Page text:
Married Couples Should…
|Take Key Steps||Review Accounts and Assets|
– Hire an estate attorney. They will aid in drafting and updating wills.
– Build a relationship with a financial advisor both you and your spouse have confidence in.
-Ensure each spouse gives executor permission to manage assets
-Set up bank and other financial accounts a surviving spouse may need immediate access to in both spouse’s name or as ‘transferable on death’.
-This is important because some types of accounts in one spouse’s name alone tyically go through probate and may not be immediately accessible.
-When the first spouse dies, his or her estate is required to use assets held in the deceased spouse’s name alone to settle his or her debt.
-Assets held jointly or in survivor’s name alone are protected from debt collection.
A Surviving Spouse Should…
|Take Key Steps||Locate Accounts and Assets|
|– Order a minimum of 15 copies of the death certificate to use to re-title financial accounts.|
-Contact the estate attorney, accountant, and financial advisor.
-Gather all household financial statements.
-Retrieve electronic statements from the deceased spouse’s email account.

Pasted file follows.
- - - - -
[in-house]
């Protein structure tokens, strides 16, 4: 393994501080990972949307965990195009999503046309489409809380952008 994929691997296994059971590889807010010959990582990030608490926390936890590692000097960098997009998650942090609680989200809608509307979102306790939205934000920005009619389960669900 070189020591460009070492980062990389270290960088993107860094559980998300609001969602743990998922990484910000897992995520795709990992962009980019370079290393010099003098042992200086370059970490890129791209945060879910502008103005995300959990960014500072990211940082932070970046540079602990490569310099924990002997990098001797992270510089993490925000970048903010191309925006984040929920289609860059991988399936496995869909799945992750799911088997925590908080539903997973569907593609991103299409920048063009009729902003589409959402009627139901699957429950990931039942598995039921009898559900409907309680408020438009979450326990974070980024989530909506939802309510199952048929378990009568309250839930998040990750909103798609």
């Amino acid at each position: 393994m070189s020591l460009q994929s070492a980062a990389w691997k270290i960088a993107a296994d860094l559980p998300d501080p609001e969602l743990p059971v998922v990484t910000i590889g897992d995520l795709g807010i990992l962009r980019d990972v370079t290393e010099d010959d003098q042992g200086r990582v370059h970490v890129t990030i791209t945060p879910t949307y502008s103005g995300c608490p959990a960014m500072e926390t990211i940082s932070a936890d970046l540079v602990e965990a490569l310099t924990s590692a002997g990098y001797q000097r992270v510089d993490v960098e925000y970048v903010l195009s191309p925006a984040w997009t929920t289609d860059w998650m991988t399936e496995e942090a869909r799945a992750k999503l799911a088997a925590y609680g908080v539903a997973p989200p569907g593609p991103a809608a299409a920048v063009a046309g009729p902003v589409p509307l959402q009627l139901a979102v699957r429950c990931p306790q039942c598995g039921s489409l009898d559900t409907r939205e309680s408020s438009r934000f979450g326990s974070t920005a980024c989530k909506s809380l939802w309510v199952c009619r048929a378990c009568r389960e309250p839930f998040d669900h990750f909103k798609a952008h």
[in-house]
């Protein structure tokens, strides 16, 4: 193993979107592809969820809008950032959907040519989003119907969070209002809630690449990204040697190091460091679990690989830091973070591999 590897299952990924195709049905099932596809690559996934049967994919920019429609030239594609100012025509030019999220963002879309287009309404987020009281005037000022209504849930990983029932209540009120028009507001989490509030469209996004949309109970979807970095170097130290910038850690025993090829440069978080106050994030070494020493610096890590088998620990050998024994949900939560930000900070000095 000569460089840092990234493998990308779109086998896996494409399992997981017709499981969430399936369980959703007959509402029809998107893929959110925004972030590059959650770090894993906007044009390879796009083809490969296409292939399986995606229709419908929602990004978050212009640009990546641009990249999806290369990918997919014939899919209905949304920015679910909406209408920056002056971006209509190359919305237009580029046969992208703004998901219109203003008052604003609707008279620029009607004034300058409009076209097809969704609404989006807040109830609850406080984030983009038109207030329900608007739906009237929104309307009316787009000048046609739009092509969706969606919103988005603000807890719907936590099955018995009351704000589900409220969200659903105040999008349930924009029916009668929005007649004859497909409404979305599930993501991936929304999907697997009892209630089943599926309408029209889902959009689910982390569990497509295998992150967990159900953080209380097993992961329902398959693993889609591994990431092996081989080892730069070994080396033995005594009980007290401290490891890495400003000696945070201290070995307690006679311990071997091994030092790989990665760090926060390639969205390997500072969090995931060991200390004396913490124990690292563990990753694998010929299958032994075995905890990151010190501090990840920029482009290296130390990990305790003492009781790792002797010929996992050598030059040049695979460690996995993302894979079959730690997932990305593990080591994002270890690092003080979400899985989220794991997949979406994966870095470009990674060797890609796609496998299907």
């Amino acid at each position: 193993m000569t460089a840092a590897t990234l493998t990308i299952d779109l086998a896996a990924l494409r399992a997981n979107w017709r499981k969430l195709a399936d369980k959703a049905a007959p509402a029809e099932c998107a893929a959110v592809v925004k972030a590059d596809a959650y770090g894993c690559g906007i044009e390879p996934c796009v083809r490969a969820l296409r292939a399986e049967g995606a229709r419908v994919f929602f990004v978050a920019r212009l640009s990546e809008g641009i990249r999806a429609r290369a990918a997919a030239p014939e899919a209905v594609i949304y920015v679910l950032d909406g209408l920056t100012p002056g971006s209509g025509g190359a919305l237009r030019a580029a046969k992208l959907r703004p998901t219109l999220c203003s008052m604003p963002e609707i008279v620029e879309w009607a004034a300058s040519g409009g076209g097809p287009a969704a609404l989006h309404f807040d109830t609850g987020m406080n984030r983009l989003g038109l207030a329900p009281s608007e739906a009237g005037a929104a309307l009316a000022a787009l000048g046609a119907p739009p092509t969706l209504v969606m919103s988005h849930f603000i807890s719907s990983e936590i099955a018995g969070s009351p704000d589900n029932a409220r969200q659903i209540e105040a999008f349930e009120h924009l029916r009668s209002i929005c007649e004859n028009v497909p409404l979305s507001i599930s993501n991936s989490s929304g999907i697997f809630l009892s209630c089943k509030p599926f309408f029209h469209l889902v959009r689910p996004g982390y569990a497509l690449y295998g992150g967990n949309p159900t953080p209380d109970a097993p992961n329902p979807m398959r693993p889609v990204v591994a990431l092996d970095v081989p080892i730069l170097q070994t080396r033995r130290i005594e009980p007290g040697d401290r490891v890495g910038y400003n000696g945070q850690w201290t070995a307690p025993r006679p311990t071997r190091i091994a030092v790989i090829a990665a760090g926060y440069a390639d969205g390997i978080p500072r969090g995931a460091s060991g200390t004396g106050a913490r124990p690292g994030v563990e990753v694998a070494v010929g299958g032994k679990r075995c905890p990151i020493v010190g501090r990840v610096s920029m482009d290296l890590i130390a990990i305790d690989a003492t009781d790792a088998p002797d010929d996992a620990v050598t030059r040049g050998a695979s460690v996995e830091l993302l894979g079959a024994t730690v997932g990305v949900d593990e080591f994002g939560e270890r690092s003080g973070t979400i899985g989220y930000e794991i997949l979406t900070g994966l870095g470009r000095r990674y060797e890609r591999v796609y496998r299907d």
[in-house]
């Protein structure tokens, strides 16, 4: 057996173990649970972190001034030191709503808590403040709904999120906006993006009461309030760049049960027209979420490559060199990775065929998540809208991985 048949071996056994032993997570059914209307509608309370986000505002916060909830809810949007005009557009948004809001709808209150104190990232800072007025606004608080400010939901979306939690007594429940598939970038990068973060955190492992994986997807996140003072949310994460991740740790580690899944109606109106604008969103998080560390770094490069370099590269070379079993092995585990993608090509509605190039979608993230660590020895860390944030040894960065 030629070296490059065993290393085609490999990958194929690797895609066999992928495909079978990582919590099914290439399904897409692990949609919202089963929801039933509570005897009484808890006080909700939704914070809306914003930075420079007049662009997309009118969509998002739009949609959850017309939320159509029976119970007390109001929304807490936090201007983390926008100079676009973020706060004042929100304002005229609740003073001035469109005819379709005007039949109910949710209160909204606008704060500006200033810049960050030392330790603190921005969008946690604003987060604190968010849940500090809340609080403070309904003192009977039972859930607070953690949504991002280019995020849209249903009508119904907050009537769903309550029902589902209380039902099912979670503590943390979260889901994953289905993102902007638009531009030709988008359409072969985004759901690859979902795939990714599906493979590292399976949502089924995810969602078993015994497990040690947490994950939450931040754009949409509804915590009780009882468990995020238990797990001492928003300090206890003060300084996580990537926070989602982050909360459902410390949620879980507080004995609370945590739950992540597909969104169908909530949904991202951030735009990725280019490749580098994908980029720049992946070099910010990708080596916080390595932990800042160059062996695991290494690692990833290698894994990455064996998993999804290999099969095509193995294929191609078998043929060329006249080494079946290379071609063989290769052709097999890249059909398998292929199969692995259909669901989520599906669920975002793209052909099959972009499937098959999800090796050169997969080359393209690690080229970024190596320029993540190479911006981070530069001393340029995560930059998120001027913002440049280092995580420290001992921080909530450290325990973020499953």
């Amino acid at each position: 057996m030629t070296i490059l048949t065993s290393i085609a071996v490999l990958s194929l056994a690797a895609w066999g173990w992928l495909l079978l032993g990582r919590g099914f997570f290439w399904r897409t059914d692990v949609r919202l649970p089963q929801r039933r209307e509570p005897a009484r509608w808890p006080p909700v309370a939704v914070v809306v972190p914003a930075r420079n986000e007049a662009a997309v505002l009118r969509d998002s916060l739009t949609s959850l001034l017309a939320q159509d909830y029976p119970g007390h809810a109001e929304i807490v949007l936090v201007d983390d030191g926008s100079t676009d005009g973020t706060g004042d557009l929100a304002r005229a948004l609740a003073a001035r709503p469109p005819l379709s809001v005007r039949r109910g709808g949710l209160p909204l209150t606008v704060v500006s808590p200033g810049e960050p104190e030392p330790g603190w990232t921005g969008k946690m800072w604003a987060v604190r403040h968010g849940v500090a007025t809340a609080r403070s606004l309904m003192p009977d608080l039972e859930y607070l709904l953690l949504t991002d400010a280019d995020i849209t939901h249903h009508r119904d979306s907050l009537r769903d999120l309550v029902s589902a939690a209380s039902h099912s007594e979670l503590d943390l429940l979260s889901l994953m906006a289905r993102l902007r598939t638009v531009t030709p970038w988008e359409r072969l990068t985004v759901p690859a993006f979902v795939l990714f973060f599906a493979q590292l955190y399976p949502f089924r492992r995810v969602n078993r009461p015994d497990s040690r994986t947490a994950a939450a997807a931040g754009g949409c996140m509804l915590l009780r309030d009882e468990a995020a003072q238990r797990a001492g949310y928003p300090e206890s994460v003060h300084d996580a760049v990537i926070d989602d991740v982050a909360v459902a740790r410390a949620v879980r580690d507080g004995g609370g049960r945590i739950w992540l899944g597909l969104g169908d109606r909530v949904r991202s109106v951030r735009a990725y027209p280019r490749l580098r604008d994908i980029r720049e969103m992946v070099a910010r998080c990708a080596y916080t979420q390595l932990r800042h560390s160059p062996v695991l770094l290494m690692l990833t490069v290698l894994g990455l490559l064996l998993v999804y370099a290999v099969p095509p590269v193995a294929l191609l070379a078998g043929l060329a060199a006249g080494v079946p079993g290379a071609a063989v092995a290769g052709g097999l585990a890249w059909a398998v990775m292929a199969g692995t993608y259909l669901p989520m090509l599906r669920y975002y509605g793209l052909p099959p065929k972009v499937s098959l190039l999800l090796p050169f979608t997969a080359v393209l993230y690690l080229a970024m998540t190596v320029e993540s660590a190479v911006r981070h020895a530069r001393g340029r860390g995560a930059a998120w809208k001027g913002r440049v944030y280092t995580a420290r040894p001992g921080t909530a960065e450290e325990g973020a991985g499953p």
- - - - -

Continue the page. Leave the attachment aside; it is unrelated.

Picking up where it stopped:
-Start the probate process by having the executor submit the death certificate and any existing wills to the court.
-File with Social Security for a $225 death benefit.
-Consult with your financial advisor about claiming monthly Social Security survivor benefits.
-Re-title household bills in your name.
-Change beneficiaries on your retirement or other accounts if necessary.
-Update your will as needed.
-Create a new financial plan with your advisor so that you can better understand what you own and owe. This will aid in making better long-term decisions.
|-Call the deceased spouse’s employer, if he or she was working. If so, inquire about 401(k), pension, stock options, life insurance, and the cost to continue health coverage under the company plan.|
-Present the death certificate and proof of identity to gain access to deceased spouses’s IRAs, 401(k)s, and life insurance.
-Look for statements in the mail for accounts that don’t traditionally show up on tax returns, such as, pensions, IRAs, annuities, and 401(k)s no one is contributing to or taking withdrawals from.
-Ask for free help if you believe your spouse was entitled to a pension from a company you are unable to locate. Sources include the Labor Department and the Pension Benefit Guaranty Corp.
-Search for missing life insurance and annuity contracts in the “Life Insurance Policy Locator Service” sponsored by the National Association of Insurance Commissioners or in your state’s unclaimed property fund.
Source – “Moving Forward On Your Own: A Financial Guidebook for Widows”, Kathleen Rehl